Geography: Canada
    Frequency: Annual
    Description: The operating expenses by North American Industry Classification System (NAICS) which include all members under industry expenditures, for consumer goods and general rental (NAICS 5322 & 5323), annual (percent), for five years of data.
    Release date: 2019-08-26

  • Table: 21-10-0017-01
    (formerly: CANSIM 352-0027)
    Geography: Canada
    Frequency: Annual
    Description: The sales by type of client based on the North American Industry Classification System (NAICS) which include all members under type of client, for consumer goods and general rental (NAICS 5322 & 5323), annual (percent), for five years of data.
    Release date: 2019-08-26
Analysis (115)

Analysis (115) (90 to 100 of 115 results)

  • Articles and reports: 75-001-X19980044037
    Geography: Canada
    Description:

    Since the introduction of casinos and video lottery terminals in the 1990s, growth in gambling has outstripped that of most other industries. This article updates an earlier examination of employment and government revenue for this industry, as well as average household spending on games of chance.

    Release date: 1998-12-09

  • Articles and reports: 63F0002X1995001
    Description:

    The significance of business services in the economy and their role in fostering competitiveness has attracted considerable attention in recent years. This paper, the first of a two-part series, examines the evolution of business services in Canada over the last three decades. It draws a demographic profile of this group from an industrial and a geographical perspective, and analyzes its size, structure, output and growth, R & D involvement as well as the sources of demand and supply of business service commodities.

    The industrial group is made up of a large number of small firms that produce services to be used primarily as intermediate inputs in the production processes of other industries. Business services industries are labour intensive with high value-added and are predominantly located in metropolitan areas. Their growth has outpaced the economy average by a huge margin. Despite the high level of exports, increasing deficits characterize international trade in business service commodities. Business services account for a significant proportion of R & D performed in Canada. They are not immune to economic downturns.

    Release date: 1998-11-20

  • Articles and reports: 63F0002X1995002
    Description:

    This paper is the second of a two-part series on business services and their role in the Canadian economy. It provides a detailed industrial and geographical profile of employment, illustrates its composition and major characteristics and analyzes its sources of growth by type, gender, occupation, education and other features.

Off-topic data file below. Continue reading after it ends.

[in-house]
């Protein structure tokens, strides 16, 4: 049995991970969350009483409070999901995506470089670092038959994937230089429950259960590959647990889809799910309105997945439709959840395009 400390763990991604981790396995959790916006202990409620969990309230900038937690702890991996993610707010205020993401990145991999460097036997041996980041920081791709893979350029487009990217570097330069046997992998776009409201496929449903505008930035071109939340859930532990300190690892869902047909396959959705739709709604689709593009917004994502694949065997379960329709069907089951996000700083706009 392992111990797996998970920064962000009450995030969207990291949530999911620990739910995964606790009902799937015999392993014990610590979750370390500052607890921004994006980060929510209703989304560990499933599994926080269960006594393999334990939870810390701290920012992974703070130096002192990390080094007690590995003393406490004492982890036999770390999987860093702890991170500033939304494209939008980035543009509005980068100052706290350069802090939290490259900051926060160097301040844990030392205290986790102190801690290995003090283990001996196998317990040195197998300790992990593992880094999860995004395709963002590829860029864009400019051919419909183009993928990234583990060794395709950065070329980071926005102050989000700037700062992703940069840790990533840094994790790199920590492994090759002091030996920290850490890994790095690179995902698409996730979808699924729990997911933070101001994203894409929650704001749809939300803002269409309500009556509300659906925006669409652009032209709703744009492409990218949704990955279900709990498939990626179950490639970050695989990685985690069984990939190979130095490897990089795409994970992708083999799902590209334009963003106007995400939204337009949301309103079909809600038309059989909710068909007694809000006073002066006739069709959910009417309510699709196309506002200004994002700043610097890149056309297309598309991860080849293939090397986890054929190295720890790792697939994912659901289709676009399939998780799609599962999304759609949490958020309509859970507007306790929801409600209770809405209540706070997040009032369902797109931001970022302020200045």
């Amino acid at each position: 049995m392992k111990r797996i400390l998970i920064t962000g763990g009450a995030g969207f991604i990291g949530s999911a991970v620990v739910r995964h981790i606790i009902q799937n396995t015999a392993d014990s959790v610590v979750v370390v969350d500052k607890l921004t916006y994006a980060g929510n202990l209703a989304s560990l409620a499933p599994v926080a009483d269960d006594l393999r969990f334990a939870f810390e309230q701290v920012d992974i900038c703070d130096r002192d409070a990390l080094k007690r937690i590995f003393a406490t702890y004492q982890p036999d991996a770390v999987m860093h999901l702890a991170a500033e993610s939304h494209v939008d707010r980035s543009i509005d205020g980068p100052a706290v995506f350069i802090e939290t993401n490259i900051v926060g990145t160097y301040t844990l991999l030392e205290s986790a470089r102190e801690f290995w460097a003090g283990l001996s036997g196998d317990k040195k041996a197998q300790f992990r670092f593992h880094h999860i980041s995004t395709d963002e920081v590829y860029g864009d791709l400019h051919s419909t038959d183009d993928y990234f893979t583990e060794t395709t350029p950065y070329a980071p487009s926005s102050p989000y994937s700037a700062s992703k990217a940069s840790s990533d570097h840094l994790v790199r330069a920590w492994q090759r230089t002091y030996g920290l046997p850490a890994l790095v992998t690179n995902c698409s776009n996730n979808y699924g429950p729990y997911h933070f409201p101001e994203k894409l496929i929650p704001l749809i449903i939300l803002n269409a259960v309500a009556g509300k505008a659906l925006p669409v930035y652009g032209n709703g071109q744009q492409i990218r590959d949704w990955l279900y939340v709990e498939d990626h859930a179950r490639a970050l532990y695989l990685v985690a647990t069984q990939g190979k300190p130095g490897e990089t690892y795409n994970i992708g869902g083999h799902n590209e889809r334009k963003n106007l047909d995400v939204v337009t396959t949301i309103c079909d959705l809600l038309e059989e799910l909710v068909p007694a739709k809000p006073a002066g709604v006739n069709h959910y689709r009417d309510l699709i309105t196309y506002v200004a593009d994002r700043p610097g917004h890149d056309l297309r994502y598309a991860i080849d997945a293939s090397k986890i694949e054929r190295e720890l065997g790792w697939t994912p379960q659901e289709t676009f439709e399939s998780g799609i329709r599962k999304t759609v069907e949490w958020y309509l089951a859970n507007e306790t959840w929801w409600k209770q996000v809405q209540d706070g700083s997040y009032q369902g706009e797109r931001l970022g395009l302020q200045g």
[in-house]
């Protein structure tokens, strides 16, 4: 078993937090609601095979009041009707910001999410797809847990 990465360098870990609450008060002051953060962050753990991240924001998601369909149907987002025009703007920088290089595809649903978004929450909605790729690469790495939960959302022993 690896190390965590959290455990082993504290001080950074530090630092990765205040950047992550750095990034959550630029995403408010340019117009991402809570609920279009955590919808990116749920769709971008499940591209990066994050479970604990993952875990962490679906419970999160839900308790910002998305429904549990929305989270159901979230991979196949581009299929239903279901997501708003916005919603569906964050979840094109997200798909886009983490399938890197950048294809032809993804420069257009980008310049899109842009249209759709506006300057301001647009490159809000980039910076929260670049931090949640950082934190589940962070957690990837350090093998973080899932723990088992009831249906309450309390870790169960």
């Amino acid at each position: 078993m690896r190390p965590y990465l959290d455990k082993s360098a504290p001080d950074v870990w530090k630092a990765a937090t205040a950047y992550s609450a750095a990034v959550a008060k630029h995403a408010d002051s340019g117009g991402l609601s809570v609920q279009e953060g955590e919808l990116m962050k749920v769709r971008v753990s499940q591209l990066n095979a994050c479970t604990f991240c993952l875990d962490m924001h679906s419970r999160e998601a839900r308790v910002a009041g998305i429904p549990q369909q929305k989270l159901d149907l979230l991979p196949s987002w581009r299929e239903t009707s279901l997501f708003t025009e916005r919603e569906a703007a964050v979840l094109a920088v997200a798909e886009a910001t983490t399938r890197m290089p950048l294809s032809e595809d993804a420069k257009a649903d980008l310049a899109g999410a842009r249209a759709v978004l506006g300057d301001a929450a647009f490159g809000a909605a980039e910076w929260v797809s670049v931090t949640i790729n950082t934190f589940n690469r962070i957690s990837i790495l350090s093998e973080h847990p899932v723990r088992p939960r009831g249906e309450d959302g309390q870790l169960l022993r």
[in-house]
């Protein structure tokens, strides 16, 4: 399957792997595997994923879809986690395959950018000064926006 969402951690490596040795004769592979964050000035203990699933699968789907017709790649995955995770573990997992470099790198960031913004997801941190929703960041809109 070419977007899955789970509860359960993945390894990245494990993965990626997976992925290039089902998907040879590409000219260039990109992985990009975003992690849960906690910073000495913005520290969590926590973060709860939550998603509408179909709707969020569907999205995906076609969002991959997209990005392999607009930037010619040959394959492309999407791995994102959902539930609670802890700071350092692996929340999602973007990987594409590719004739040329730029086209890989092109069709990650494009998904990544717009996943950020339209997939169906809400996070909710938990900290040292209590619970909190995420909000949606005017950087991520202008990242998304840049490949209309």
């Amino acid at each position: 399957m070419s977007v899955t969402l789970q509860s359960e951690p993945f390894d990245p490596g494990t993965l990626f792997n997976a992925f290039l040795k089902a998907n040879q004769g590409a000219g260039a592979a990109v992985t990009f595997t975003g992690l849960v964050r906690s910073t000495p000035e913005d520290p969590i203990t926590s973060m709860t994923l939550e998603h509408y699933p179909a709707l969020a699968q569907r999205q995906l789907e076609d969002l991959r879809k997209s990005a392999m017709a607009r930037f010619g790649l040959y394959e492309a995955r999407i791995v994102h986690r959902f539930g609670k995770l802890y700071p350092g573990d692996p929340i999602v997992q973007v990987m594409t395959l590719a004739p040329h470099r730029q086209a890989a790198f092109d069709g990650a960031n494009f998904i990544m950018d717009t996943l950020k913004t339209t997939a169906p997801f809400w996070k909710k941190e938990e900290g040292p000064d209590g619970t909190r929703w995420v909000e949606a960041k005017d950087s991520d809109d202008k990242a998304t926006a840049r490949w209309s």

Business services is a dynamic sector with impressive employment growth, considerably higher than the economy average. Growth has been particularly strong in self-employment, part-time and female employment. Much of the growth in employment originates in the computer services industry. The proportion of managerial and professional positions has been growing relative to clerical ones. Employment is heavily concentrated in urban centres. Individuals employed in these industries are better educated and better paid than the average worker.

    Release date: 1998-11-20

  • Articles and reports: 63F0002X1995003
    Description:

    The funeral services industry touches, inevitably, on everyone's life. In Canada, this is reflected to a great degree by aspects of the industry's economic performance, as well as by the numerous regulations regarding public health and consumer protection. This paper draws from a number of sources to offer a wide-ranging picture of the industry and an outlook toward its future.The paper begins with an outline of the regulatory environment within which the Canadian funeral services industry operates. It then analyses its financial structure.

    The industry is characterized by above-average profitability and revenue growth, as well as by low rates of exit and entry and rather limited concentration. The section on industry prices illustrates the potential for deriving average funeral costs from aggregate industry data. This is followed by a brief exposition of market demand, which in this industry's context, is measured by the number of deaths. Demographic projections conclusively point to a robust economic outlook for funeral services, particularly in light of the ageing of the Canadian population.

    Release date: 1998-11-20

  • Articles and reports: 63F0002X1995005
    Description: